-[83]- Instructions 3(d)(i) and 5(a) to Item 3.

-[84]- Instructions 3(e) and 5(b) to Item 3. A fund also must disclose the period for which the expense reimbursement or fee waiver is expected to continue, or whether it can be terminated at any time at the option of the fund. The Commission expects that, in the latter case, a fund would provide adequate notice to investors and fund shareholders in advance of the termination of the arrangement.

-[85]- See Form N - 1A Proposing Release, supra note 8, at 10909.

-[86]- The investments described often include instruments, such as illiquid securities, repurchase agreements, and options and futures contracts, that do not have a significant role in achieving a fund's investment objectives.

-[87]- The ICI has supported prospectus disclosure that focuses primarily on a fund's broad investment objectives, practices, and associated risks, and not on particular types of securities in which the fund may invest. See, e.g. , Letter from Paul Schott Stevens, General Counsel, ICI, to Jonathan G. Katz, Secretary, SEC, at 5 (Apr. 8, 1996); Letter from Paul Schott Stevens, General Counsel, ICI, to Jonathan G. Katz, Secretary, SEC, at 4 - 6 (July 28, 1995) ("1995 ICI Risk Comment Letter"); Letter from Amy B.R. Lancellotta, Associate Counsel, ICI, to C. Gladwyn Goins, Associate Director, Division of Investment Management, SEC, at 7 (Mar. 7, 1995).

-[88]- See "Can We Make Donkeys Fly?," Remarks by Barry P. Barbash, Director, Division of Investment Management, SEC, before the Business Law Section of the ABA, Washington, D.C., at 13 (Nov. 11, 1994); see also 1 T. Lemke, G. Lins & A.T. Smith III, Regulation of Investment Companies ß 1.01, at 1 - 1 (1997).

-[89]- See 1982 Form N - 1A Proposing Release, supra note 13, at 815; 1983 Form N - 1A Adopting Release, supra note 12, at 39729.

-[90]- Item 4(a). A fund may refer to its investment objectives as investment goals or any other term that clearly communicates the principal investment design of the fund. Form N - 1A, as amended, continues to require a fund to disclose in its prospectus when it may change its investment objectives without a shareholder vote. Id. Under current practice, some funds disclose in their prospectuses when a shareholder vote is required to change its investment objectives. The Commission believes that disclosure of this sort is of limited significance to the typical fund investor. In the Commissionís view, most investors typically would not expect the investment objectives of their funds to change without their approval. Consistent with this view, Form N - 1A, as amended, requires a fund to disclose in its SAI, and not in its prospectus, when a shareholder vote is required to change its investment objectives. Item 12(c)(1)(vii).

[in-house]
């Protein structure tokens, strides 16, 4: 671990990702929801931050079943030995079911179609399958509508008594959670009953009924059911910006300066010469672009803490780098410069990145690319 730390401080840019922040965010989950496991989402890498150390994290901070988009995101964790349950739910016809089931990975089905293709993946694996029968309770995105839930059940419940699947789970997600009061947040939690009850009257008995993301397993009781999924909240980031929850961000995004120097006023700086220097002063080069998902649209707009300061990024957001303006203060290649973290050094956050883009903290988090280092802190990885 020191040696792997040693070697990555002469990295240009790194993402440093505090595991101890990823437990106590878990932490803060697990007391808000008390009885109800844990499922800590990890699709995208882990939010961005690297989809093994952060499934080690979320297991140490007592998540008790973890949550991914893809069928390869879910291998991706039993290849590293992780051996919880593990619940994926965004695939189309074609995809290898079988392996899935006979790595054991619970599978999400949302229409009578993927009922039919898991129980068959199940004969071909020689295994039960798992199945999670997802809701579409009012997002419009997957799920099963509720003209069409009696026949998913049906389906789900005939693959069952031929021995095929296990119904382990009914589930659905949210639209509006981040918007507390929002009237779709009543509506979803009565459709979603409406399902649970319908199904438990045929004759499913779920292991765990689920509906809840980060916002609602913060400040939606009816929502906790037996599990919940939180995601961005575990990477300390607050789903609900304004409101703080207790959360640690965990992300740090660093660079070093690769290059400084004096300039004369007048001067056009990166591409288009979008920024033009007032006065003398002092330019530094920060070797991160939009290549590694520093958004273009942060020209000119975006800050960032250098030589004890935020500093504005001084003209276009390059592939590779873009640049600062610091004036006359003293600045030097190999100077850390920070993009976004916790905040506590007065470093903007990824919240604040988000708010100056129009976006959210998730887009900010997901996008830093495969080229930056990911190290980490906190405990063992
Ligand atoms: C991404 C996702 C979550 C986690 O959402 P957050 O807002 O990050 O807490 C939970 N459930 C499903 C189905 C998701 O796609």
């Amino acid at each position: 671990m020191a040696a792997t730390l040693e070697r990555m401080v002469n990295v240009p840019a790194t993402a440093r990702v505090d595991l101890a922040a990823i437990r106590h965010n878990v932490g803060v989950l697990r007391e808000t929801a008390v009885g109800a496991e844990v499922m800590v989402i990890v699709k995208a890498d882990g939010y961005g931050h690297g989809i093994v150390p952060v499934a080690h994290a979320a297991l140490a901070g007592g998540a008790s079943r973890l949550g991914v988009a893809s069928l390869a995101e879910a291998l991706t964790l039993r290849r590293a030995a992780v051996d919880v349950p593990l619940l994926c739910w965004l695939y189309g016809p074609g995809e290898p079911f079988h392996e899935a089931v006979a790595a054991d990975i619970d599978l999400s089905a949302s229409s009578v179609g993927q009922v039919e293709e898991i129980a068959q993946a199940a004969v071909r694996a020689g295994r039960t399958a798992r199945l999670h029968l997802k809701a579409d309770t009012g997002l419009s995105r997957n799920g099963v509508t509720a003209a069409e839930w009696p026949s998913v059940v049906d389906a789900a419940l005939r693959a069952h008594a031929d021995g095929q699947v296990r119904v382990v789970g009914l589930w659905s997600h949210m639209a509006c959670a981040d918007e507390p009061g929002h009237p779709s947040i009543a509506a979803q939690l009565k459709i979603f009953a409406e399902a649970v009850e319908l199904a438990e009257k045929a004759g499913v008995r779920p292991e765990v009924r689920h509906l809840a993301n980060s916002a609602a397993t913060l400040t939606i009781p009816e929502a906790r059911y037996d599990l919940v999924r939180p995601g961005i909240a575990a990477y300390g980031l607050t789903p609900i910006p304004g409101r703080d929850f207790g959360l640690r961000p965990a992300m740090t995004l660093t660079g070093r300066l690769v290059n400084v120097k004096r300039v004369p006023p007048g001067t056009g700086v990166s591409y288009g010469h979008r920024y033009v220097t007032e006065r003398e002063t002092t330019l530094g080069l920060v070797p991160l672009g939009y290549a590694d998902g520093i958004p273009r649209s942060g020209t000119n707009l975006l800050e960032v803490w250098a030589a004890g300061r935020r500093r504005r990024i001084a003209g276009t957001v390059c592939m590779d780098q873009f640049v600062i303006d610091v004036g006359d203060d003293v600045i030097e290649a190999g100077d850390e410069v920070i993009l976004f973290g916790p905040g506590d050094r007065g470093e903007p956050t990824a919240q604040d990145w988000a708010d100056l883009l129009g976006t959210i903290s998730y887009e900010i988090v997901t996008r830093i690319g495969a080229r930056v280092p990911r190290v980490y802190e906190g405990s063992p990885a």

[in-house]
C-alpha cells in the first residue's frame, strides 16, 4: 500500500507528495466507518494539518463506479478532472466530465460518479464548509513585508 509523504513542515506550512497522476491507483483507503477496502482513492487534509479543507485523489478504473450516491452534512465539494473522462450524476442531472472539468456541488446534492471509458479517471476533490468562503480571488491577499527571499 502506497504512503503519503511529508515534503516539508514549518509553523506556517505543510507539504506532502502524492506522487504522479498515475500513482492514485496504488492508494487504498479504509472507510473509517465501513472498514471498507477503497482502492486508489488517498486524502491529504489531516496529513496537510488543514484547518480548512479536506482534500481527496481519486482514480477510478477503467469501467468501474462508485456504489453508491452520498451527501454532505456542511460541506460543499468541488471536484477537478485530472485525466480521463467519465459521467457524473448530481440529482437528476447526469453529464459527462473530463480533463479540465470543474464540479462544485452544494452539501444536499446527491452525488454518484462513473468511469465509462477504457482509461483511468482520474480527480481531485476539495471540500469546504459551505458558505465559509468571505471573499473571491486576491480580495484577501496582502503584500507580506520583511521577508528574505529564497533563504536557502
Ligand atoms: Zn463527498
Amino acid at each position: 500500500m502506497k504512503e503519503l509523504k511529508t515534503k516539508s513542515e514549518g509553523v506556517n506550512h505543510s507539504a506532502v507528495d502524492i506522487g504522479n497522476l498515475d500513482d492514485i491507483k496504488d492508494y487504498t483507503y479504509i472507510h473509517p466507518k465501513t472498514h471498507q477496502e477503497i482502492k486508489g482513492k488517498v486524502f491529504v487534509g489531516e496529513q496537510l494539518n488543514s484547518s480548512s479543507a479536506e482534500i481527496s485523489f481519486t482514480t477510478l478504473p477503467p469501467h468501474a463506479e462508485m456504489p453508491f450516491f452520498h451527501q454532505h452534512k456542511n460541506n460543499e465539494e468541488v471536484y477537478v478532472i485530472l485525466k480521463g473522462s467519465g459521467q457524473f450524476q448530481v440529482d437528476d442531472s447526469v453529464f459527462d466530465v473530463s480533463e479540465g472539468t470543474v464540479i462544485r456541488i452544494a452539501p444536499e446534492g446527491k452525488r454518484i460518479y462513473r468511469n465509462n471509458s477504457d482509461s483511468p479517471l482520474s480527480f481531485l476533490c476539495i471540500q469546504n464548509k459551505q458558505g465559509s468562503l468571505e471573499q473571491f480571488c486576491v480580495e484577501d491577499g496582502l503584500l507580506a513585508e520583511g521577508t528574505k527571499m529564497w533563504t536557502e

-[91]- Form N - 1A currently requires a fund to disclose the types of securities in which it invests or will invest principally, as well as any "special investment practices and techniques" that the fund will use in connection with investing in those securities. Form N - 1A also requires disclosure, subject to certain limitations, about "significant investment policies or techniques" that a fund intends to use. One of those limitations directs a fund to limit prospectus disclosure about practices that place no more than 5% of the fund's assets at risk. Many funds disclose in their prospectuses information about securities and investment practices that do not, and may not ever, place more than 5% of the fund's assets at risk, often to retain the flexibility to exceed the 5% threshold in the future. The Commission proposed to eliminate the 5% standard. Form N - 1A Proposing Release, supra note 8, at 10909. The standard has been deleted in Form N - 1A, as amended.